I had planned on publishing part two of TPM’s interview with Kenneth Pollack at the end of this week. But the first couple questions in that second part deal with the controversy surrounding those bogus Niger uranium documents. And with that story seeming to catch some fire in the last couple days, I’m going to go ahead and post that part of the interview this afternoon. The rest of part two of the interview will follow later this week.
Keep in mind that this back and forth took place at the beginning of last week, before the revelations of the last few days …
TPM: Let me ask you one more question on this front before we move to the post-war part â¦ this question of these uranium sale documents. There’ve been three or four fairly heavily reported pieces on this — there’s Nick Kristof’s piece, there’s one in The New Republic, a few electronic media reports. And I think in toto, they make a pretty decent circumstantial case that either principals in the administration must have known about this CIA report or that if they didn’t then you have a breakdown in communications that is the kind of thing that people get fired over. It’s hard to see that that information wouldn’t have gotten to the Vice President or to Condi Rice or something like that. What’s your sense of that?
Pollack: Yeah, it is the most interesting thing out there because if it turns out to be true in the sense that Sy Hersch has suggested, and that Nick Kristof is trying to prove, I think it really is a damning indictment of the administration. What I’ll say is that people from inside the administration have been trying very hard to convince me that in fact it’s not nearly as bad as suggested. And, you know, they have some interesting points. What they basically say is, look, you know, the vice-president’s office did find out but the timing isn’t the way that you’ve got it. And in fact when they found out that it was forged that’s what led to its being yanked from Colin Powell’s presentation. But simultaneously the speechwriter for the State of the Union address had just gone to the earlier, to the British report basically and pulled it from the British report. And they make the point — and they’re absolutely right about this — which is that no one saw the State of the Union.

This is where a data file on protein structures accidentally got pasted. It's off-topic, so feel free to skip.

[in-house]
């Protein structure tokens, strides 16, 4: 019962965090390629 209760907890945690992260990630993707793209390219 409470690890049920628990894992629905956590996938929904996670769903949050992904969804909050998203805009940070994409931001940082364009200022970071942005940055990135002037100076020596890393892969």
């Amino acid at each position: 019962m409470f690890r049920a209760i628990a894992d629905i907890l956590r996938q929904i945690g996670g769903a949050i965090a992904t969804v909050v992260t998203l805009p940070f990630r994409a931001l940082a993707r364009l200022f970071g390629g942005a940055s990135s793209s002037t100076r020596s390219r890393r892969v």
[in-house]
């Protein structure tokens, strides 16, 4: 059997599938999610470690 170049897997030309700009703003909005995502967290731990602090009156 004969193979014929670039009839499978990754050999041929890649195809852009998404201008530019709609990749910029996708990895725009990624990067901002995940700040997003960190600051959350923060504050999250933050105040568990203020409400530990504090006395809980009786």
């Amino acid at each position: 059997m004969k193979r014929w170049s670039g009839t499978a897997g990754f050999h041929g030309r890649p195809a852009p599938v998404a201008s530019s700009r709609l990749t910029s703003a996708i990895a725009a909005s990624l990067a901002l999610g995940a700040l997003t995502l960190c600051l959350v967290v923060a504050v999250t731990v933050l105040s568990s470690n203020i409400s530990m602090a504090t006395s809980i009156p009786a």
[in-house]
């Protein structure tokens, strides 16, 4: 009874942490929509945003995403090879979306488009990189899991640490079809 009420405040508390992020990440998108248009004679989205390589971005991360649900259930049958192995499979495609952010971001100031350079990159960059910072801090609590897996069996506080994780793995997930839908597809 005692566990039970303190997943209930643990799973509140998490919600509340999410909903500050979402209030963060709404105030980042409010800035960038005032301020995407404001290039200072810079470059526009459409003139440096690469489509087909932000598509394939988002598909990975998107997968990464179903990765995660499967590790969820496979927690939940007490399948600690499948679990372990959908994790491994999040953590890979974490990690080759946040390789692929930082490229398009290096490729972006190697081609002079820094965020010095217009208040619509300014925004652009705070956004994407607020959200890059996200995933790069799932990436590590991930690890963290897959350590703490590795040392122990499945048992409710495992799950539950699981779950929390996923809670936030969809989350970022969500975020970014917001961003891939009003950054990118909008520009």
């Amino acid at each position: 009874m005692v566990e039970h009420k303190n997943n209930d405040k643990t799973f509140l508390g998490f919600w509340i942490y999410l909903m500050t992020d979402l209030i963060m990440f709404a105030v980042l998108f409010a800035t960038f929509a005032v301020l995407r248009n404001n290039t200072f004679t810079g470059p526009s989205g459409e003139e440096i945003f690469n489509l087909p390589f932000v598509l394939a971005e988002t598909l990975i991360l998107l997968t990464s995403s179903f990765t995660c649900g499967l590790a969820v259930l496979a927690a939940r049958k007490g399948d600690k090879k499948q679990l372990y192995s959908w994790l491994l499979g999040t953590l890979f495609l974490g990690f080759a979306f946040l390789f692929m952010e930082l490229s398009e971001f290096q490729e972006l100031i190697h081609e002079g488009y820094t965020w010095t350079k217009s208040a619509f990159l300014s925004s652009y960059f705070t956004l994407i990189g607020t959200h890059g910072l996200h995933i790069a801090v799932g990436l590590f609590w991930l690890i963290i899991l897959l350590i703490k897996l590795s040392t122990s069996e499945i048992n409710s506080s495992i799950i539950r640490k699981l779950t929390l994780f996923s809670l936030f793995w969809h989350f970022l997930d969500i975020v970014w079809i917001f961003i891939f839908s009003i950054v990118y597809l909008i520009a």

TPM: Wouldn’t the vice-president, the vice-president has to see the State of the Union.
Pollack: You would be, the vice-president may have. But the vice-president may not have known the information. It doesn’t necessarily go to the staff. And I think that people really would be struck or be really stunned at how few people see the State of the Union address. That actually does ring true for me. Again, this is all unsubstantiated. Even there, I think that you could make the case that, well, alright, if they did find out later on that it was a forgery, shouldn’t they have gone out and said â¦ ladies and gentlemen of the American public and the world we actually told you something that was incorrect. We talked about this uranium from Niger â¦ we’ve now found that the information was forged.
If that’s true, which is the version that the administration is telling me, I think that that’s still an indictment. But it’s obviously not nearly as bad as if they knew about it and purposely let this stuff go out knowing that it was forged. That’s kind of a longwinded way of saying at the moment I think the jury is still out.
It certainly looks bad any way you slice it. Certainly there are people at CIA who seem to have known about this long in advance. And it’s just unclear exactly how they disseminated that information. But in deference to my old friends at CIA — and I don’t mean to be apologetic for them — they were in a position where they felt so beaten down by this administration that I don’t think they were feeling terribly charitable. And I think that to any low-level CIA officer, the idea of going out, kind of out of channels to say, hey, this big story that you guys thought you had on Niger uranium, it’s false. You know, I think by that point in time they just felt like if I do that those guys in OSD [Office of the Secretary of Defense] are going to beat the hell out of me. And why do I need this?
And this is kind of part of the larger picture out there. We’re focused on these specific details and there’s a reason for that. Because if you can make the case stick on the Niger uranium then you’ve got a really damning indictment, as I’ve said. But I think the truth of the matter is that the larger problem was just this more general day-to-day of beating up the Agency for any assessments that weren’t sufficiently alarmist. And, again, not doing anything illegal, just making the lives of the analysts so miserable that they didn’t want to keep writing this kind of stuff while simultaneously cherry picking intelligence to try to put together the most alarming case you could in this shop over at the Pentagon and using that as an alternative set of analyses that was given just as much — what’s the word I’m looking for? — attention and credibility as what the CIA and the other intelligence agencies were coming up with in these high-level meetings.